The race was on. Ed finished cutting as I was raking, which led right into baling, because it was Sunday and the weather guessers were calling for rain on Monday night thru Wednesday. So we worked our butts off, trading tractors and implements as needed. The balewagon stood by, ready to start scooping up bales, and Dale salted the barn in readiness for the first loads going in. It was quite a ballet, albeit a slow motion one. And of course, it didn't go perfectly; when you're working with rough ground and old equipment, along with a novice equipment operator (me) who can kinda sorta almost remember how things worked from the past two years of running the baler and rake for two days each year, it's a given that things will go wrong or break. I personally broke last year's record of 2 shear pins on the baler flywheel within the first 100 yards by breaking 3 shear pins without moving an inch. That necessitated a lightning fast run into the Corvallis New Holland dealer for two more bags of shear pins to insure that we WOULD make it thru the rest of the hay. And Dale was quick to notice smoke coming out from a bale on the balewagon in time to prevent a catastrophe. He pulled the smouldering bale off the wagon and doused it before it caught the entire barn on fire. And first thing Monday morning Ed and I had to fix the old IH that was the beast pulling the baler when rust and paint flakes from inside the gas tank gummed up the fuel lines and injectors the evening before. Otherwise, it was just going around and around and around in rectangles, watching the odd snake go thru the baler and hoping it would mummify before that bale got fed. I hate that we bale snakes, because we need them to keep the vole and mouse population down to a dull roar, but not much can be done to prevent it.
By Monday night, the little puffy clouds fluttering overhead all day were starting to look serious about making some moisture, and Romella came over to get the first 37 bales of the 5 tonne she bought from us. Our basic measuring stick of how much we would sell hinged on two things - we needed a minimum of 25 tonne ourselves, and anything that ended up outside the barn was going to another home. We got over 1000 bales off the 12 acres we hayed for a total of about 35 tonne. Not bad for non-irrigated, native bentgrass and rye on crappy soil! Especially as just a month before cutting, I was going to just give it to the cows, as I suspect we would not have gotten even the 10 tonne we got off it last year at that point. Between the timely rain and Frank's fertilizing, we scored our second largest harvest behind 2010's record 44 tonne off the original 10 acres of hay pasture.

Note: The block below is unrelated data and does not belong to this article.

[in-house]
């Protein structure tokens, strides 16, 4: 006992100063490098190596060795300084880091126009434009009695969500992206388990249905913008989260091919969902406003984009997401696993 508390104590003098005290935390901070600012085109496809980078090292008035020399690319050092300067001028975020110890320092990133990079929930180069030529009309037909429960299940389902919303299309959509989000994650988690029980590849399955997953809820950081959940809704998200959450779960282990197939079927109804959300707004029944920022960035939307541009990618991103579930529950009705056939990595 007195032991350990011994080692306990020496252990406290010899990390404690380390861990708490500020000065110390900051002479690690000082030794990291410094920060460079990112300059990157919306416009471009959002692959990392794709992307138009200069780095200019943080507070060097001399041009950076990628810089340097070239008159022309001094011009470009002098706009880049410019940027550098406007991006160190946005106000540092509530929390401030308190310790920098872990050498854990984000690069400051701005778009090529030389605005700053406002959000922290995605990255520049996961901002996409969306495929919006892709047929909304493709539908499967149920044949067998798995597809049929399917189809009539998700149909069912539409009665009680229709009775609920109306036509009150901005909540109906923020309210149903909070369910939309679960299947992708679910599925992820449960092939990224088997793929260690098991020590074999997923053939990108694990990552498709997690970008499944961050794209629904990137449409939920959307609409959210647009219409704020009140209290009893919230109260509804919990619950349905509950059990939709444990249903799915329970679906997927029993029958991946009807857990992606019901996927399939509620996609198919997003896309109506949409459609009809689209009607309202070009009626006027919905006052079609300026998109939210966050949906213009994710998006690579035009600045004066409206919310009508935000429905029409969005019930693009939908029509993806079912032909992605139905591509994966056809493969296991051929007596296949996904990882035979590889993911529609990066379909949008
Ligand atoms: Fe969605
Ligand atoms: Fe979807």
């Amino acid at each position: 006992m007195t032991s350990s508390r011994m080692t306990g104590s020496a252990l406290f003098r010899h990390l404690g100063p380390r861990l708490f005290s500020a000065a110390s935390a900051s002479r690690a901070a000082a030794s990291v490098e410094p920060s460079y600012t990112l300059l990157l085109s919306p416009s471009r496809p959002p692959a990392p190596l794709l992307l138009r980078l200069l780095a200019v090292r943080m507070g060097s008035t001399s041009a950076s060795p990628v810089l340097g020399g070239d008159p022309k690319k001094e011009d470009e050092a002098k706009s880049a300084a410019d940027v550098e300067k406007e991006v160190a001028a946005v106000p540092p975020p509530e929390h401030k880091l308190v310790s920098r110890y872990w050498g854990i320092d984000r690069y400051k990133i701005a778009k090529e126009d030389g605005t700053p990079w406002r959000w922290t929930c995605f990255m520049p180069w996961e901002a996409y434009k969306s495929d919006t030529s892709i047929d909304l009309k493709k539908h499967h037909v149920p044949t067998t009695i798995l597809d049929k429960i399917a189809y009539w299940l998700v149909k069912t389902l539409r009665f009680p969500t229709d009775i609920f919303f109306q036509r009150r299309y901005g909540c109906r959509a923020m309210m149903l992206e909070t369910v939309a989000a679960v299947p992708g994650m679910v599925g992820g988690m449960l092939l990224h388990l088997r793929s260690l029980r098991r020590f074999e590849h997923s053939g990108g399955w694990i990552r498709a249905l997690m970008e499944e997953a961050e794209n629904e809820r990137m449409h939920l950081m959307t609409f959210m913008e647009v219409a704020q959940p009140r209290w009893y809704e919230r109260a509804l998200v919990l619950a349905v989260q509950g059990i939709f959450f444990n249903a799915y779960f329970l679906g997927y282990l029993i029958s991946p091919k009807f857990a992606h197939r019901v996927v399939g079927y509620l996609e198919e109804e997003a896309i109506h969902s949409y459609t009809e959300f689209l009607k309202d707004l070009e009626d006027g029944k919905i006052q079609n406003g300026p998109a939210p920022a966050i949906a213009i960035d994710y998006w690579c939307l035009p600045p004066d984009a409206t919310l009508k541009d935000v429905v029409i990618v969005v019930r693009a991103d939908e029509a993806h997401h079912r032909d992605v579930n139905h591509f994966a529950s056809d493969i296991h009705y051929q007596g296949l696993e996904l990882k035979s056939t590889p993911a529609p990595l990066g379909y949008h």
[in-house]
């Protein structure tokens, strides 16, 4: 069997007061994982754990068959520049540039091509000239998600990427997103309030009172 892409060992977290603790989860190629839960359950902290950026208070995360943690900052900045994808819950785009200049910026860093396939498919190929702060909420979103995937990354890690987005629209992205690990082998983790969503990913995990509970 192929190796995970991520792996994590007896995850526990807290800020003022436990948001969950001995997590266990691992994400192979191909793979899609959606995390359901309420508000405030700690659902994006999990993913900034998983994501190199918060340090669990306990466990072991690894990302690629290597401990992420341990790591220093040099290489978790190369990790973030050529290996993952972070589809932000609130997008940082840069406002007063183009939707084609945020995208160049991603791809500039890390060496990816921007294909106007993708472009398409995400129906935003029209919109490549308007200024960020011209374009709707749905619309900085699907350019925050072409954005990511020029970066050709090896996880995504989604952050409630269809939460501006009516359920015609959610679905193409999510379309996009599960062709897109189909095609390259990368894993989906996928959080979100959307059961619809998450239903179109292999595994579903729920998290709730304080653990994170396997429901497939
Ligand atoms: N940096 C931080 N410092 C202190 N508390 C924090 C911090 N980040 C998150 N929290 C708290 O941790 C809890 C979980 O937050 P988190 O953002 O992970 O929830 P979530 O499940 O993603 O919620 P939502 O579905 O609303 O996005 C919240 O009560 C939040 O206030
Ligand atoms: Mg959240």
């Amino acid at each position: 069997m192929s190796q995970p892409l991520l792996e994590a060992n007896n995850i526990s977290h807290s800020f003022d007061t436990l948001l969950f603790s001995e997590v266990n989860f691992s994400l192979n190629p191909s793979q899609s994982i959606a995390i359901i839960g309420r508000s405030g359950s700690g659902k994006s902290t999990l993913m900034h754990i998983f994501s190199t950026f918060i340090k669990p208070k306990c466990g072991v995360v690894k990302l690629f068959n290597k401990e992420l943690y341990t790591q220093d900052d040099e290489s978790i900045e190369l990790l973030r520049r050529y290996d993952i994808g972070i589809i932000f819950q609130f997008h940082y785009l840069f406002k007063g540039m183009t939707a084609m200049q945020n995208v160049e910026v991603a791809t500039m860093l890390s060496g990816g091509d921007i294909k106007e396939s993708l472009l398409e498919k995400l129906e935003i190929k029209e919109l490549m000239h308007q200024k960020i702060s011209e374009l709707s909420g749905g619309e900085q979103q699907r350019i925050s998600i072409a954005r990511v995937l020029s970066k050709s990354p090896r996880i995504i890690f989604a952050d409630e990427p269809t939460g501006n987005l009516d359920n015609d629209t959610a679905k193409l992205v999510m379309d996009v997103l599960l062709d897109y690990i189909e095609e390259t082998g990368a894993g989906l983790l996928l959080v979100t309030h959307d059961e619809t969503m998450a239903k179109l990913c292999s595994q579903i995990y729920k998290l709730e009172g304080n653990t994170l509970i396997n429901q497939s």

The promised rain held off until Tuesday morning, then gifted us with a much needed .20", but since Romella had cleared the outside of the barn, we had no worries about hay getting wet. She with her two helpers, son Chuck and his gal pal Karen, made two more massive loads to round out the 5 tonne she needed for her sheep, Dale made some more strategic propping of the sagging hay, and we were DONE.
We couldn't do this without our wonderful friend Ed and his time and equipment. We insist on paying him, altho he assures us, he'd just as soon not take any money for his efforts. He's always there for us when we need him, and our entire tiny community out here in Bellfountain is full of more people just like Ed. Who else would come over at midnight on a cold, rainy winter's night to help pull a calf? Frank and Sharon, of course. Who would drop his dinner and rush over with milk replacer and help tube a newborn calf, even knowing as he did it that it wasn't going to make it? Bruce, of course. And who can we go to for a backhoe to bury a dead calf? Don, and if he couldn't do it himself, the keys are always there for us. And so many others around here, just like Ed, Sharon, Frank, Bruce and Don, willing to help out any time, day or night, in a crisis. We truly are blessed to live where we do with the people in our lives.
And the cows, well, they won't go hungry this winter, altho I'm sure if you were to ask them, they'd say otherwise. That's why we don't ask them
The first bales hit the ground Sunday morning early
The view from the beastly baler
Onboard the baler, chasing the balewagon and Ed
The first loads in the barn. Because the balewagon is old, it doesn't stack tightly, thus the need for a perfectly level floor as well as dozens of 2X4's in different lengths to prop it up
The following is a sequence showing how the balewagon works its magic
The very last load headed for the barn Monday afternoon
The hay pasture, cleared of all but Ed's service truck, late Monday afternoon
And, what's a hay season without a hay fall? Not as bad as last year's, thankfully. The old Gangsta Girls cluck in disapproval